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PostPosted: Fri Dec 19, 2008 4:45 am 
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Excuse me if I am missing something that is staring me in the face, but what is it that the Rings of Power do exactly?

I get why the One Ring had to be destroyed, but beyond having his full potency back, would having it have given Sauron new strength or simply made him whole again? It seems like they held reserves of power (particularly the One and the Elven Rings), and for those previously unable allowed them into the spirit/Wraith world. But what is it that makes the the bearer so powerful? Are there abilities or a new strength? Do they just kind of hang out and only really take effect if someone lost their Ring? It seems to me that the whole Wraith world thing would be very important, but the Elves are already on both planes, so how are they helped by the Rings? Furthermore, I could see the Rings making their actual bearers more power but they seem to extend to having power over realms or armies and I'm a bit confused on that point, too.

I suppose what this all boils to down to for me is the question of how this alleged increase in power is manifested. Is it control over a certain group of beings or elements? Heightened intellect? Something physical?

Or am I taking the whole Ring of Power thing too literally? :help:

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Last edited by MaidenOfTheShieldarm on Fri Dec 19, 2008 6:26 am, edited 1 time in total.

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PostPosted: Fri Dec 19, 2008 6:18 am 
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My understanding is that it focused power better for one thing.

In LOTR, the mechanism is not really explained, but with some of the other reading I have done, I have a theory about the power of the rings, and the one ring in particular.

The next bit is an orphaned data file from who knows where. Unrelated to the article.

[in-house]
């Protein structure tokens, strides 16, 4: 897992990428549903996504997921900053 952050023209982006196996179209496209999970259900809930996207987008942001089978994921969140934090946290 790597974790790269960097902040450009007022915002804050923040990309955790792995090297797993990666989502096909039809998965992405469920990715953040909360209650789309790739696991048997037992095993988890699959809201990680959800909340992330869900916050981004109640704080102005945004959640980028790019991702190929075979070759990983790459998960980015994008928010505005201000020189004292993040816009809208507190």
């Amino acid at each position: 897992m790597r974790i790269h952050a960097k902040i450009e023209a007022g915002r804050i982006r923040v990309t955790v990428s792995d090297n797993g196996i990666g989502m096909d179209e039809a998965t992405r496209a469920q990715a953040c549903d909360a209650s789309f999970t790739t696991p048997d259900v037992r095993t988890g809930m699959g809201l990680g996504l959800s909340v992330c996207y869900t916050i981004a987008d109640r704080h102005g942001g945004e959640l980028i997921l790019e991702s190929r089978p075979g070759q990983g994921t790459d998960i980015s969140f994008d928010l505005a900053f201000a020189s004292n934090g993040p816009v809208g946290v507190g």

You may recall that Sauron put some his own power into the ring, which seems to establish the idea that personal "spiritual" power could be made immanent in a material object.

The analogy is made in HoME, that the whole of Middle Earth was "Morgoth's Ring"--that is, in fact, the title of one of the books.

My theory is that Sauron also figured out how to tap into the power of Morgoth diffused throughout Middle-earth, and that putting his own power in the ring was just a way to control that.

In was in this way that Sauron was even more powerful with the ring, since it acted as a conduit to a vast, though diffuse, source of power within the fabric of Middle-earth itself.

Since Sauron, in the form of Annatar, had also taught the elvensmiths how to make rings, they may also have been tapping into that same power to a lesser degree, without the focus and control that the One Ring had, since they lacked the additional input of Sauron's own power.

The same art (or magic, for lack of a better word) also served to focus the bearer's innate power, but this would be a drain on the bearer--like taking caffeine to keep you awake and focused, but after awhile it takes its toll.

The three ring's might have a similar function, but serve only to focus the power of the bearer, or they might be able to tap the native power of Arda itself (by analogy to how Sauron might tap Morgoth's diffuse power). Only the elven rings source of power in Arda might be residuals of the music corresponding to Air, Water and Fire. So the Air ring might pick up "vibrations" from Manwë, Water from Ulmo etc--echoes of the original Music perhaps relating to these powers and focused through the various rings, as Sauron's ring picked up echoes of Morgoth.

The "technology" for tapping such power would be similar, one would think, but Celebrimbor would be wise enough to avoid tapping Morgoth's power.

This is just a theory that I have.

Make of it what you will.

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PostPosted: Fri Dec 19, 2008 7:06 am 
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Mossy, here is one statement that Tolkien made, in the famous Letter 131 to Milton Waldman of Collins, in which he described his mythology at great length: